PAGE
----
It’s important to remember that tourism is still a growing industry in the country, so if you decide to head to one of these lesser-known spots, there will be limited infrastructure catering for tourists, but I’ve never met an unfriendly and unhelpful Iranian, so it´s never really a problem getting to an off the beaten path destination as long as you are patient.
During my trips to Iran, so have I hitchhiked with the police and the officer even invited me to his home for dinner and got a lift with a local Imam and gone on sightseeing with military officers.
Still, this is one of the real highlights of exploring outside of the city and is where you will find a real sense of adventure.
It’s important to remember that prices for many of Iran’s top attractions are on the rise, especially for UNESCO sites like Persepolis.
The prices are divided into local and foreigner prices, with the latter being much more expensive.
If you want to visit a lot of the sights, museums and palaces, then ticket prices can easily blowout the budget a little.
Transport in Iran
Iran is an easy country to travel around on the various transportation options; the country is far from a third world country when it comes to the infrastructure in the country, the subway in Tehran which opened in 1999 is one of the cleanest and most modern in the world.
The highways are European standards, and the local trains are miles better than the trains in even my home country, Norway.
Buses are the easiest and cheapest form of transport.
Long distant buses which run between towns and cities are quite comfortable with VIP options offering reclining seats and snack boxes.
The VIP busses in Iran might be the most comfortable in the world, with the best being similar to business class seats on flights.
As a foreigner, it’s best to book a ticket directly at the bus stations.
Otherwise, you can get your accommodation provider or travel agent to book a ticket online for you.
Travelling within cities and towns is best done by using local taxis and ride-hailing apps, the local busses can often be difficult to use and very crowded.
Haggling with taxis can be tiring, especially with the significant language barrier, so it’s recommended to download Snapp, Iran’s own ride-hailing service.
It works very similar to Uber and is usually cheaper than official taxis.
However, be aware that Snapp vehicles can literally be anyone with a smartphone, so don’t be startled if someone claims to be your driver because they don’t all have proper signage on their vehicles.
You can get a private car with driver as cheap as 10 USD (plus fuel and food) for each 100 km / 62 miles.
If you’re travelling in Tehran, the efficient metro system can also be convenient.
You can purchase one-time tokens for a very cheap price at the metro stations and is an easy way to navigate the huge city.
There are also female-only carriages on the metro system which are separated from the mixed carriages.
It’s not essential that you use them if you’re a female, but if you’re travelling solo, then it can provide a sense of security.
Domestic flights can work out a relatively affordable way of travelling if you’re short on time.
However, it’s much easier if you get a local agent or accommodation provider to book a ticket for you, as the online booking platforms are usually in Persian and prices can be much higher.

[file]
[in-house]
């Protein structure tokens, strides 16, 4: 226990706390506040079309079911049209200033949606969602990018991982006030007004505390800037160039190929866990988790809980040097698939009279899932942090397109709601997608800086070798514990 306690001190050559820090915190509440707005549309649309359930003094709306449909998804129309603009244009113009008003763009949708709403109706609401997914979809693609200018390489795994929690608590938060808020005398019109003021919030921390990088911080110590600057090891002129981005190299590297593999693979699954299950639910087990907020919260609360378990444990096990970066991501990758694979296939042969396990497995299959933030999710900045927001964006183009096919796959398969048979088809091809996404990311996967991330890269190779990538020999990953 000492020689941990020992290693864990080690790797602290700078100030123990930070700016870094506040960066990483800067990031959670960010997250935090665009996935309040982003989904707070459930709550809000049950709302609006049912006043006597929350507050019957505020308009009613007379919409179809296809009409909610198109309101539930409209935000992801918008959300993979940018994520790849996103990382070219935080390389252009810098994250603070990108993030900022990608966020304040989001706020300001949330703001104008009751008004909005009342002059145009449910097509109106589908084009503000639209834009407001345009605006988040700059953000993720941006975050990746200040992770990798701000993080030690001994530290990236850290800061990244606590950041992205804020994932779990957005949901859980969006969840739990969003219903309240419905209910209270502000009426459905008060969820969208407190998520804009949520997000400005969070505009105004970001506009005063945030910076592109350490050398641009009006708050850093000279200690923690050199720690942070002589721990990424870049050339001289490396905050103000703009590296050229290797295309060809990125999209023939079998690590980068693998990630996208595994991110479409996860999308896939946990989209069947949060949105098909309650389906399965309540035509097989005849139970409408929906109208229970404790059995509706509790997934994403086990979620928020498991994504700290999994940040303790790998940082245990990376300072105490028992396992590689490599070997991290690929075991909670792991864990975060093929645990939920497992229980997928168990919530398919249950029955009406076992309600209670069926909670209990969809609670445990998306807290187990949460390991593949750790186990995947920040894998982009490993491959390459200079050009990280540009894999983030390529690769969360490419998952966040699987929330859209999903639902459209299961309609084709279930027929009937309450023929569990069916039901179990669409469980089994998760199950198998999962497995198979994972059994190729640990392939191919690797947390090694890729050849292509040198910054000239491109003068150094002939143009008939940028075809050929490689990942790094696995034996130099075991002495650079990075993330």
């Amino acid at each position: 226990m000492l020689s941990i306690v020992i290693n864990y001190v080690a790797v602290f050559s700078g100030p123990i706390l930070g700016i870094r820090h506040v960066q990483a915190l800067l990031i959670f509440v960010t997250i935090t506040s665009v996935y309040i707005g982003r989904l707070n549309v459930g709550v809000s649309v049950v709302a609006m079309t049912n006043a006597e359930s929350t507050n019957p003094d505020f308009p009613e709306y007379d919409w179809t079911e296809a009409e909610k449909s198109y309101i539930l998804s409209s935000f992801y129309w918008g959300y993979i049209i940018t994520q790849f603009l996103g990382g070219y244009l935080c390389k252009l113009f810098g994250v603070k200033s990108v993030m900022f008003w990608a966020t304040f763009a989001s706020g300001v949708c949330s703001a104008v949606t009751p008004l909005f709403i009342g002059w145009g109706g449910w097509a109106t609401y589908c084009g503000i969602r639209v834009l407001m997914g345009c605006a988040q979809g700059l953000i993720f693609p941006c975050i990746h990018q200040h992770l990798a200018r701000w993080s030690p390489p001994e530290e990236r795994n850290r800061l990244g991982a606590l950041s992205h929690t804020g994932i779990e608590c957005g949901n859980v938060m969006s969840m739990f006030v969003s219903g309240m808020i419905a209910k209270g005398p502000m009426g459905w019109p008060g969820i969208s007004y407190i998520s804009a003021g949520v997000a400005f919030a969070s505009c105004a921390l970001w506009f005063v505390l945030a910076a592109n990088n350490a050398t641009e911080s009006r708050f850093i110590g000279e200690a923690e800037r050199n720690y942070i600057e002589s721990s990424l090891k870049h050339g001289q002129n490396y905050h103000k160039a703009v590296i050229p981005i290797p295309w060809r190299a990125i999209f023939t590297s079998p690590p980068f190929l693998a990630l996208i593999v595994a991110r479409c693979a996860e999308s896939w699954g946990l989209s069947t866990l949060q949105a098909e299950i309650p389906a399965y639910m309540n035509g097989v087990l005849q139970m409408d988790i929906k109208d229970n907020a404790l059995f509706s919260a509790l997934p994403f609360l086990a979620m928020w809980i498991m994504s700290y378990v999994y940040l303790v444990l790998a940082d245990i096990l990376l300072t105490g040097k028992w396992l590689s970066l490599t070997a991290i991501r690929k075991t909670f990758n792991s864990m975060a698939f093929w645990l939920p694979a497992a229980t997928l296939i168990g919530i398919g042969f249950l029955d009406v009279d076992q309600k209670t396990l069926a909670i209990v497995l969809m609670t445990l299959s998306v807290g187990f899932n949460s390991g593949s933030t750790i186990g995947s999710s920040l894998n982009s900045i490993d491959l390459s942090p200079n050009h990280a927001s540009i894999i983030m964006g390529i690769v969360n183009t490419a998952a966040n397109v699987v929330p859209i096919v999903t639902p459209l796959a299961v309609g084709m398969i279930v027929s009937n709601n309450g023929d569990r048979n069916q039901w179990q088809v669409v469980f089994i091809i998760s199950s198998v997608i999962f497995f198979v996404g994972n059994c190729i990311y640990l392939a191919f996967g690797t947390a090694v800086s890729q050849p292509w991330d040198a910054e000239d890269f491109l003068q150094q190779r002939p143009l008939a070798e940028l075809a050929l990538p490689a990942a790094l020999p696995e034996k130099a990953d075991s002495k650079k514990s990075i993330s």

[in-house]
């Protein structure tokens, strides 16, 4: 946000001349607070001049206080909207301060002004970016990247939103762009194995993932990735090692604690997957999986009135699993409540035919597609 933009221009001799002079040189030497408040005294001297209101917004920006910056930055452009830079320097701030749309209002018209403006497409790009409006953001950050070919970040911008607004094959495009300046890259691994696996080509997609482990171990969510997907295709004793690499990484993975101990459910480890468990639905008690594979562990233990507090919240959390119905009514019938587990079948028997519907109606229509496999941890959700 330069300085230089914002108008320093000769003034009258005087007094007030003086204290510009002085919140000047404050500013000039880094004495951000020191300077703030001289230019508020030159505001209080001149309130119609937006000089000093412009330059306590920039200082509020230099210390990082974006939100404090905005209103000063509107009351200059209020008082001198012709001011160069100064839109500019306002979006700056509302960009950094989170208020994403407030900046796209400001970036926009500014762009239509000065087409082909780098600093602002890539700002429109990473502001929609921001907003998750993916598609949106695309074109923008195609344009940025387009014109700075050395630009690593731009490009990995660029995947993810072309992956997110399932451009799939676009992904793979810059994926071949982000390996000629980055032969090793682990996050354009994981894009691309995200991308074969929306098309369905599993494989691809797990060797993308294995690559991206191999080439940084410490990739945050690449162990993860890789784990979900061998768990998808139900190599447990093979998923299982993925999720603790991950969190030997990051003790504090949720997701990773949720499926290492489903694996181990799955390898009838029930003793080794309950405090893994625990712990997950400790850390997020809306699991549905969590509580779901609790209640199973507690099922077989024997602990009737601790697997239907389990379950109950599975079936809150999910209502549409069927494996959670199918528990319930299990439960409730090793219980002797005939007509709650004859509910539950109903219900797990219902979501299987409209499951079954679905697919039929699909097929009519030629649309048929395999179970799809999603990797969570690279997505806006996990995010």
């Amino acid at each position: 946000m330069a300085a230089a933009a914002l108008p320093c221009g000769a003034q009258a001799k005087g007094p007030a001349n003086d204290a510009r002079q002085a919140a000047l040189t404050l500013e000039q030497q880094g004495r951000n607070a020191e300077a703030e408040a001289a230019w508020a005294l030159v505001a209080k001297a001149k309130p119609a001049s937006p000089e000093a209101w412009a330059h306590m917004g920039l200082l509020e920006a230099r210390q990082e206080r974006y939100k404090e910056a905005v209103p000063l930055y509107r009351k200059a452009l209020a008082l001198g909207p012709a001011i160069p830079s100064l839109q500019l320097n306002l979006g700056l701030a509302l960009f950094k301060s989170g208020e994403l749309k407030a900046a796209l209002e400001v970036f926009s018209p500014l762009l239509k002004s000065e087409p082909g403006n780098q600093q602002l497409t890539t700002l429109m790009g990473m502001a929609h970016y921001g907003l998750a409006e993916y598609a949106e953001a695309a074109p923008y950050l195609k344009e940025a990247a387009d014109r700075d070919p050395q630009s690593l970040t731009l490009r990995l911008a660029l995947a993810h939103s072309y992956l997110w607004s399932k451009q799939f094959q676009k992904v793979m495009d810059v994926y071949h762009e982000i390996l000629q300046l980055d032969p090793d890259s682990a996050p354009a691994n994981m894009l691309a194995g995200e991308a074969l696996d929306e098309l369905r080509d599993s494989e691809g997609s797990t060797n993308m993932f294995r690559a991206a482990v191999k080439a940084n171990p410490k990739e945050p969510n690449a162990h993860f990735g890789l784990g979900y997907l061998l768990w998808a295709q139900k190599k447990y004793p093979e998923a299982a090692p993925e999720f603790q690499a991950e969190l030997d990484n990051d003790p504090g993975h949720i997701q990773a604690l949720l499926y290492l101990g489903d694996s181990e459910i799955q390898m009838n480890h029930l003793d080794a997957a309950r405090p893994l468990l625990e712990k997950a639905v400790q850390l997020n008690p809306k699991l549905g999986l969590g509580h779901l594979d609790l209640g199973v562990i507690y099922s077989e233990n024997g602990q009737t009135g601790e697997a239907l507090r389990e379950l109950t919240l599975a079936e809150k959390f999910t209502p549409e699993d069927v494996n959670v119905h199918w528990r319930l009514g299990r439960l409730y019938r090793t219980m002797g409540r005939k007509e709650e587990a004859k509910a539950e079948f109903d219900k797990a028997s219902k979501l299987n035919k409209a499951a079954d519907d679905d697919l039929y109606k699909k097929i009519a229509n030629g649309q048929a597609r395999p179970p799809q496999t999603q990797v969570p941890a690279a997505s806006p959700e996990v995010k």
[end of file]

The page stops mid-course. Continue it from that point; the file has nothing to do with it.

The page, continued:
You can pay around US$20-50 for a one-way domestic flight ticket.
Weather And Climate In Iran
The climate in Iran is one of the extremes.
The summers can be extremely hot all over the country, with some places in the south, can be off-limits due to soaring temperatures.
On the other hand, winters can be quite cold, with snow often falling in Tehran and in the mountains to the north. Wich is a very popular downhill skiing destination with high standards.
High season to visit Iran is from March until May.
This time period has the most pleasant weather; however, this means that prices are often higher at this time with a greater number of tourists travelling in the country.
An alternative time is to visit after summer, from September until November, when you will see far fewer tourists but still enjoy quite temperate weather.
During the summer months so are big parts of the country extremely hot, and business and guesthouses in some parts of the country close down.
My first visit here was in July, and visiting destinations like the Lut desert in the eastern part of the country was impossible, non of the local travel agencies and drivers I asked in Kerman to take me on a trip to the desert politely refused and told me, “it´s impossible the car tiers will melt”.
The Lut desert is considered to be the hottest place on earth.
In 2005 NASA´S satellite measured the temperature in the Lut Desert as high as 70,7 °C (159 °F)
Accommodation in Iran
Accommodation options in Iran range from budget hostels to beautiful guesthouses and upmarket resorts, depending on your budget.
Hostels are of a high standard in Iran with a range of good amenities and almost all offering complimentary breakfasts.
Guesthouses and hotels are often located inside beautifully restored historical houses.
This is the best way to experience the incredible Iranian architecture and stay in complete comfort.
It can be challenging to book accommodation before you arrive in the country.
Most online booking platforms, such as Booking.com, hotels.com, Expedia and Airbnb, do not work here do to the sanctions. However, you can still find listings on Hostelworld.
Two local Iranian booking sites are 1stquest.com which is the only website that you can book with your visa or MasterCard; the second website is iran-booking.com/en, where you can reserve your hotel but not pay in advance.
Couchsurfing is also a popular option in Iran.
It´s also never a problem trouble just to show up at a hotel and get a room when already in the country.
Iranian Food And Drinks
Although many people only know of kebab when thinking of Iranian food, there is a whole lot more to the food scene than that.